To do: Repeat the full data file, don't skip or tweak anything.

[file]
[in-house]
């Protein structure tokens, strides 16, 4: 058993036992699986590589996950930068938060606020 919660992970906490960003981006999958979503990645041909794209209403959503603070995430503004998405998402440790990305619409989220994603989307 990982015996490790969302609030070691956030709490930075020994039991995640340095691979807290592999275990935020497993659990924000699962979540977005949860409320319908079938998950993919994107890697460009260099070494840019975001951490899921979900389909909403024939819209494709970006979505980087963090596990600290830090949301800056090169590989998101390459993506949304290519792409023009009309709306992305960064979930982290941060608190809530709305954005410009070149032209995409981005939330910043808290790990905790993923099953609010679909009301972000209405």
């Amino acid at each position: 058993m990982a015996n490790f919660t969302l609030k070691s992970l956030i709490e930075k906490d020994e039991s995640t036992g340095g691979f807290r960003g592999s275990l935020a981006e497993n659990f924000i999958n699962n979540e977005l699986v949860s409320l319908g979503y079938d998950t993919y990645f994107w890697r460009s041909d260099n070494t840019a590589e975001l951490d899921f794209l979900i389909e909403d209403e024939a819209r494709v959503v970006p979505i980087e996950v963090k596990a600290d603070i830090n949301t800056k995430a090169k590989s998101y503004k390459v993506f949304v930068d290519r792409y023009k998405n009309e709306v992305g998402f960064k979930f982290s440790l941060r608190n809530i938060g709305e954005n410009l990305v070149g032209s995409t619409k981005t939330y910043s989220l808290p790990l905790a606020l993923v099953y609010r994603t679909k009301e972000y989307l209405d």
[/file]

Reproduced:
[in-house]
């Protein structure tokens, strides 16, 4: 058993036992699986590589996950930068938060606020 919660992970906490960003981006999958979503990645041909794209209403959503603070995430503004998405998402440790990305619409989220994603989307 990982015996490790969302609030070691956030709490930075020994039991995640340095691979807290592999275990935020497993659990924000699962979540977005949860409320319908079938998950993919994107890697460009260099070494840019975001951490899921979900389909909403024939819209494709970006979505980087963090596990600290830090949301800056090169590989998101390459993506949304290519792409023009009309709306992305960064979930982290941060608190809530709305954005410009070149032209995409981005939330910043808290790990905790993923099953609010679909009301972000209405």
């Amino acid at each position: 058993m990982a015996n490790f919660t969302l609030k070691s992970l956030i709490e930075k906490d020994e039991s995640t036992g340095g691979f807290r960003g592999s275990l935020a981006e497993n659990f924000i999958n699962n979540e977005l699986v949860s409320l319908g979503y079938d998950t993919y990645f994107w890697r460009s041909d260099n070494t840019a590589e975001l951490d899921f794209l979900i389909e909403d209403e024939a819209r494709v959503v970006p979505i980087e996950v963090k596990a600290d603070i830090n949301t800056k995430a090169k590989s998101y503004k390459v993506f949304v930068d290519r792409y023009k998405n009309e709306v992305g998402f960064k979930f982290s440790l941060r608190n809530i938060g709305e954005n410009l990305v070149g032209s995409t619409k981005t939330y910043s989220l808290p790990l905790a606020l993923v099953y609010r994603t679909k009301e972000y989307l209405d």